Robotics company Boston Dynamics has released a new video that features its dog-like SpotMini robot. The company last released a video of its robotic creation on Feb.12, which was cute but rather unsettling.
The last video showed two headless Spot Mini robots, one walking up to a door and getting assisted by the second one, which had an extended arm, to open a portal. The video made everyone marvel at the creation and also tremble thinking about the future of humans amid such robots.
The new video, released on Feb. 20, however, shows that humans are, at least, still the boss. Titled Testing Robustness, the video shows a man with a hockey stick along with the SpotMini. The footage has got drama, action, and triumph.
The Man vs. The Machine
In the video, one can see that all the robot wants to do is open the door and pass through. However, the man uses a hockey stick to push it around. He also pulls the SpotMini backward with a leash attached to the robot's posterior. In fact, the robot dog's butt plate even falls off. The artificial creature, however, still manages to be successful in its mission.
Once adjusted to the rough way in which the SpotMini was treated, a person will be impressed to see how quickly the robot bounced back to its feet and adjusted to handle the situation. The company also explained that the experiment did not harm or irritate the robot.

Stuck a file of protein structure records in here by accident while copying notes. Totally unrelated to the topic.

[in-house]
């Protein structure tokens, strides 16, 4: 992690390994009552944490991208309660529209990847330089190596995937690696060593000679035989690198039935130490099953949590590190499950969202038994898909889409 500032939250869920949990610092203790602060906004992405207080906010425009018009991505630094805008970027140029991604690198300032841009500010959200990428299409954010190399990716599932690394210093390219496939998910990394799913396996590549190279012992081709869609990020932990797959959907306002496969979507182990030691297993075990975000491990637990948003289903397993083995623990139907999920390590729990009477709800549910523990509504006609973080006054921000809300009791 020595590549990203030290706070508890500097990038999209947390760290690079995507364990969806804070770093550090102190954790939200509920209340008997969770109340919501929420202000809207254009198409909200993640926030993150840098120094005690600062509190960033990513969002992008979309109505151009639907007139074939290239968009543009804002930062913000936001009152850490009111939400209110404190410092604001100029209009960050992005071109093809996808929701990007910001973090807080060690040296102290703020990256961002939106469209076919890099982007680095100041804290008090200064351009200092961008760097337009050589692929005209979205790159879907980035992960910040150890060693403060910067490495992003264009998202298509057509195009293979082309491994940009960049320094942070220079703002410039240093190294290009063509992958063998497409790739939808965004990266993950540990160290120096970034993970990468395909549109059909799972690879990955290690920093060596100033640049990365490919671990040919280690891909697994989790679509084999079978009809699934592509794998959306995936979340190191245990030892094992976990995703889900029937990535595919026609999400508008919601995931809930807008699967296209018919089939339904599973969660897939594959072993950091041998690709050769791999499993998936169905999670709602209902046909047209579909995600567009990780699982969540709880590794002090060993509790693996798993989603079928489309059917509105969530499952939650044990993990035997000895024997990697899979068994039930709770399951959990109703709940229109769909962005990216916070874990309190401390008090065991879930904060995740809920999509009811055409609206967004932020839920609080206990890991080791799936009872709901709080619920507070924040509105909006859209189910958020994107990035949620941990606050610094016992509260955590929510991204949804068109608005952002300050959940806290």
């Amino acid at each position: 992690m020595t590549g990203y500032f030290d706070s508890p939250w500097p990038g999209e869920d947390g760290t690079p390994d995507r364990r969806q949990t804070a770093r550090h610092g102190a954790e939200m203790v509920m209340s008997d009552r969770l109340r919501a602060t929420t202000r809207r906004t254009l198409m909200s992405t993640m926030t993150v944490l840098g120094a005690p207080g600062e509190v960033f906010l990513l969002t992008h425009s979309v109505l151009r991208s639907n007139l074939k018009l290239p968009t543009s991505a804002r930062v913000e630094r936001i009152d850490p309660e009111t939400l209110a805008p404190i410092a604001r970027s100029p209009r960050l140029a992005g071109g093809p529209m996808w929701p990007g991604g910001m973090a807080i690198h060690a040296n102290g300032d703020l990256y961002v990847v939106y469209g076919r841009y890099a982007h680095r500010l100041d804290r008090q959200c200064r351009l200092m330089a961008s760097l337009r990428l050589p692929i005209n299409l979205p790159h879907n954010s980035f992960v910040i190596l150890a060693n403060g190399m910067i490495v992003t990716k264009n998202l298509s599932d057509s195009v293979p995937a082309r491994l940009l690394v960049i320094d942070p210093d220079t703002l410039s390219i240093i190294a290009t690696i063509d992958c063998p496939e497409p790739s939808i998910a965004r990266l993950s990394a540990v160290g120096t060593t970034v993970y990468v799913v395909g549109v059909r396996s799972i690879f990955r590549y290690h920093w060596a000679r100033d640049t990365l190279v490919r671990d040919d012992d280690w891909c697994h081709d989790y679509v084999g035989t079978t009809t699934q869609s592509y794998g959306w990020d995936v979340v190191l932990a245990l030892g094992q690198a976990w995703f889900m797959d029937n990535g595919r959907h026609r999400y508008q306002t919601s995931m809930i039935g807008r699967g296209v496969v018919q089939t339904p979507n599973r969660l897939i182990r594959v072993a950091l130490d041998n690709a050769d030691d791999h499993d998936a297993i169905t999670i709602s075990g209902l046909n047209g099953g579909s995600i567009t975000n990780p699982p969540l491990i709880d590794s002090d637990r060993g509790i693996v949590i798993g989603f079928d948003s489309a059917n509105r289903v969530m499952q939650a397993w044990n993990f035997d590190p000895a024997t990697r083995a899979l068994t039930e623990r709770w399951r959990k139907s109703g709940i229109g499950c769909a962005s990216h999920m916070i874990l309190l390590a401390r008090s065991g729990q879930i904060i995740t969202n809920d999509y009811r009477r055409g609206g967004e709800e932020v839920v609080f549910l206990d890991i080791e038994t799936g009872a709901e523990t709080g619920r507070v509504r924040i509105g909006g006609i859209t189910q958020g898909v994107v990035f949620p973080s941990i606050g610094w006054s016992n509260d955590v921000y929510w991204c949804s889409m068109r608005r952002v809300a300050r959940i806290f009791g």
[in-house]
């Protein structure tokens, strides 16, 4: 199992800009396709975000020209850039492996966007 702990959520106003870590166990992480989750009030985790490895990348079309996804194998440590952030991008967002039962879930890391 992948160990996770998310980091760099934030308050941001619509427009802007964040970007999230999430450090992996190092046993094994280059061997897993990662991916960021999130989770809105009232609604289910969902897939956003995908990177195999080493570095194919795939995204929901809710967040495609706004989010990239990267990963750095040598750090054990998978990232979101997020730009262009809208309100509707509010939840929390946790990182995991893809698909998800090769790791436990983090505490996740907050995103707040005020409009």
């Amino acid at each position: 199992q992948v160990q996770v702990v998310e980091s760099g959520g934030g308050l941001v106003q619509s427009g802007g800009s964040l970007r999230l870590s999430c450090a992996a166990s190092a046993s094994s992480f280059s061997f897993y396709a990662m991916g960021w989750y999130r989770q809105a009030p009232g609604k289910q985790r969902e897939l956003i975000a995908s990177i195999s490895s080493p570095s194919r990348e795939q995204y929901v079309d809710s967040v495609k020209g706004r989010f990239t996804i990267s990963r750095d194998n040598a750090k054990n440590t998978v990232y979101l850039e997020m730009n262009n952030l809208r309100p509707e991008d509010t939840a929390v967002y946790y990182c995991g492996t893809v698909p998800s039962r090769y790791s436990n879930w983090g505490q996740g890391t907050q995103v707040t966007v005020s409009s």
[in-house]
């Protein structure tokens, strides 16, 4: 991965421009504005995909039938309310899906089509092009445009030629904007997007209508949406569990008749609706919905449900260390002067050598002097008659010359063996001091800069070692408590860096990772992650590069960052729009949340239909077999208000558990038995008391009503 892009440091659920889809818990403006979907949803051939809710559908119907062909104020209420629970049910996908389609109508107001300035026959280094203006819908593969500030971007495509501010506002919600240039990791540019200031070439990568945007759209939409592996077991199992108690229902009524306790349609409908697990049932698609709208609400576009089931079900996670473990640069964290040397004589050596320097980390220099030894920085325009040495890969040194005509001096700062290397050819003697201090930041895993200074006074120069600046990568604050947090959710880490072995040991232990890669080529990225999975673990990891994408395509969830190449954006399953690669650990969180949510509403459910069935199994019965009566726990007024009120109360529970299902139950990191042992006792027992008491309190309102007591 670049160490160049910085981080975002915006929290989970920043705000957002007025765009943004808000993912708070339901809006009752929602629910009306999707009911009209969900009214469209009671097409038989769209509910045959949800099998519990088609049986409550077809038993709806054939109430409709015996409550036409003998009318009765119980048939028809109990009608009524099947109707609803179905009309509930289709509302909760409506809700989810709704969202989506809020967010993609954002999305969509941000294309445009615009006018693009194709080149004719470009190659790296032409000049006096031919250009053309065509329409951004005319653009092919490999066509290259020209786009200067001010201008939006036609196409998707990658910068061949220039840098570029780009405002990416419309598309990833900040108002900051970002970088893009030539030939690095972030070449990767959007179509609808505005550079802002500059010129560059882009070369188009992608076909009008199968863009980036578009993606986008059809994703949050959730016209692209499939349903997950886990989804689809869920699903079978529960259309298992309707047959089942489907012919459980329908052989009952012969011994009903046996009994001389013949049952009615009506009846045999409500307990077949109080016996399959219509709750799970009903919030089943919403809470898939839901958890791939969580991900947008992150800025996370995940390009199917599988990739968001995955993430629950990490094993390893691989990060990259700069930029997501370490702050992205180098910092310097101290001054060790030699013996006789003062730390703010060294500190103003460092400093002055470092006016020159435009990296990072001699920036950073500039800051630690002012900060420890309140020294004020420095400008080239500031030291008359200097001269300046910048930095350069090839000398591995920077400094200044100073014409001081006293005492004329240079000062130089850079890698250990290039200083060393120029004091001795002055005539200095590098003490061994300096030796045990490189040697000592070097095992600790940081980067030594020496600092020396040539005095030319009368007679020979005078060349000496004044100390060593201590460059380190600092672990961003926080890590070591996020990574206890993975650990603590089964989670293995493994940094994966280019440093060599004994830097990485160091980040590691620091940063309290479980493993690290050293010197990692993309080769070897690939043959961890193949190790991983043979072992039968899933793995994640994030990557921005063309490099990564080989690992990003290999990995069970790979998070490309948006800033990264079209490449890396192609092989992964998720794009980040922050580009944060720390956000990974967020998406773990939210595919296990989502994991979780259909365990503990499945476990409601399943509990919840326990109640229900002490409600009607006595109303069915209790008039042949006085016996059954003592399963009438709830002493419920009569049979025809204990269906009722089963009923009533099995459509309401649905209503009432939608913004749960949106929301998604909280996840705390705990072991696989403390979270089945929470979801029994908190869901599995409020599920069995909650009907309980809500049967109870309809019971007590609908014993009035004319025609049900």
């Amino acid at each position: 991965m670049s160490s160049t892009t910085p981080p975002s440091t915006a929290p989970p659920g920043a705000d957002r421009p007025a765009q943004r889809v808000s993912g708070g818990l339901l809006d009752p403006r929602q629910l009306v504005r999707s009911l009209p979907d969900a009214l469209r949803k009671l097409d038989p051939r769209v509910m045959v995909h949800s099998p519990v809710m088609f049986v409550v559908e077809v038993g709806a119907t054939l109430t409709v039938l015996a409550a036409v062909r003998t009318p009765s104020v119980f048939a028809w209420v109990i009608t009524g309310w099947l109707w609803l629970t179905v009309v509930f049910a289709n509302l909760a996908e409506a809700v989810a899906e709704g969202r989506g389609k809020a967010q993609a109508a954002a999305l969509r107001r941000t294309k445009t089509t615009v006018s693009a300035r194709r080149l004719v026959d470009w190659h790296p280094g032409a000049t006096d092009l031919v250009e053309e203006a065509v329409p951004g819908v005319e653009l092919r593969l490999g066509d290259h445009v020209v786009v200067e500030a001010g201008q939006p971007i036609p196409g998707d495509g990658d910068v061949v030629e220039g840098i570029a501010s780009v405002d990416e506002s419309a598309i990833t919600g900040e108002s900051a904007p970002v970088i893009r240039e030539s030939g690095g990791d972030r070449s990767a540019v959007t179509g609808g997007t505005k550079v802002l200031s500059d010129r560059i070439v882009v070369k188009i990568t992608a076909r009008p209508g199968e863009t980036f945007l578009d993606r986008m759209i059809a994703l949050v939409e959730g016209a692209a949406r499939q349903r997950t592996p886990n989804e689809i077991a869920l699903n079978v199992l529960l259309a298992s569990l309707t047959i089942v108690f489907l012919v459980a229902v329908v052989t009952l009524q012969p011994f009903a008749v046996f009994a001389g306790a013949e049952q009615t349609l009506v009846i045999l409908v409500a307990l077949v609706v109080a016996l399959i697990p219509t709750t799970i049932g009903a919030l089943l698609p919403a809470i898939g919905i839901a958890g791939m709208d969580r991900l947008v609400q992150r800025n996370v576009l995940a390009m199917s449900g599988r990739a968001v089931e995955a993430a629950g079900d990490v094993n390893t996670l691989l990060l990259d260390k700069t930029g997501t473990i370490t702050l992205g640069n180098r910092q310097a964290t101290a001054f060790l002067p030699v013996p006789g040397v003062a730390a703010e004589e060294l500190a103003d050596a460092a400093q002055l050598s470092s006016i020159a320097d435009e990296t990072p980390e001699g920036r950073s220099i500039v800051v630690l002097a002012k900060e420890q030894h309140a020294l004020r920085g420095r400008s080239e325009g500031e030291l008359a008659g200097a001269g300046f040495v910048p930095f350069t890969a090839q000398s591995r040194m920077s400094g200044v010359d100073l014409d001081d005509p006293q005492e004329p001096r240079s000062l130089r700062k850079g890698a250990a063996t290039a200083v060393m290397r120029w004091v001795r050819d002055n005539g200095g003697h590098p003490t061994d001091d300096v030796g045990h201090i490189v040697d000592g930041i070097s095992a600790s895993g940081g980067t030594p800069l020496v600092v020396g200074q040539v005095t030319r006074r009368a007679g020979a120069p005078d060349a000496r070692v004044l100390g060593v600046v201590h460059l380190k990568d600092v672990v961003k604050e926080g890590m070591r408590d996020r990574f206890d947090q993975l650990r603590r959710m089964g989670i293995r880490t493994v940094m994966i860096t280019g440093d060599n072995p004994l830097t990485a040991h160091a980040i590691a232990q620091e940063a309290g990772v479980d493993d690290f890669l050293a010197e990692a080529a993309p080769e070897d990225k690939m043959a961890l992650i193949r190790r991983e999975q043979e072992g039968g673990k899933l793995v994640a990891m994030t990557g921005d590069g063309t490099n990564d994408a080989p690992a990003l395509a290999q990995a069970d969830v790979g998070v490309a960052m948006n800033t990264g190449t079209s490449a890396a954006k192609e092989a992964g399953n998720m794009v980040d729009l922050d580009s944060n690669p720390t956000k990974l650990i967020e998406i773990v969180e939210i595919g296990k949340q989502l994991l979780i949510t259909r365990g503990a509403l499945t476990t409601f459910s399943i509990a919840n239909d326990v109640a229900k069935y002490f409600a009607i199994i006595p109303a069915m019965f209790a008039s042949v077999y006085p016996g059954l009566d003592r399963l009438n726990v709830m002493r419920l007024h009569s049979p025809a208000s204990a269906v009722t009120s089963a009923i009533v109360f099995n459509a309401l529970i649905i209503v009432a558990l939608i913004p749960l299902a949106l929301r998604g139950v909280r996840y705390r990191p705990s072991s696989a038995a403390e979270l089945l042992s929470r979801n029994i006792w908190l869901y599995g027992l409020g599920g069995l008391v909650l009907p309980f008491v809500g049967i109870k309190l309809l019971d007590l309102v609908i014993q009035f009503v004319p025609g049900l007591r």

"A camera in the hand finds the door handle, cameras on the body determine if the door is open or closed and help navigate through the doorway," Boston Dynamics stated to explain how the robot works. "Controllers provide locomotion, balance and adjust behavior when progress gets off track. The ability to tolerate and respond to disturbances like these improves successful operation of the robot."
The company has also stated that the robot proceeds autonomously after having being given the "GO" command, both at the start of the video and later at the 42-second mark into it.
Though one can't be too sure how autonomous the robot is because a person could still be maneuvering it from far, but it is still quite a feat. Built Robotics CEO, Noah Ready-Campbell, thinks it could do all the actions by itself.
"I think it probably is, because actually teleoperating a robot to behave that way is pretty challenging," said Ready-Campbell. "It's extremely impressive, no doubt."
Boston Dynamics is U.S. robotics design and engineering company that is most famous for building a quadrupled robot called the BigDog, which was created for the nation's military, and DI-Guy, which is a software for a realistic human simulation.
The company is known for giving people the leeway to push its robots around. It had released a video in 2015 that showed a larger Spot robot with four legs.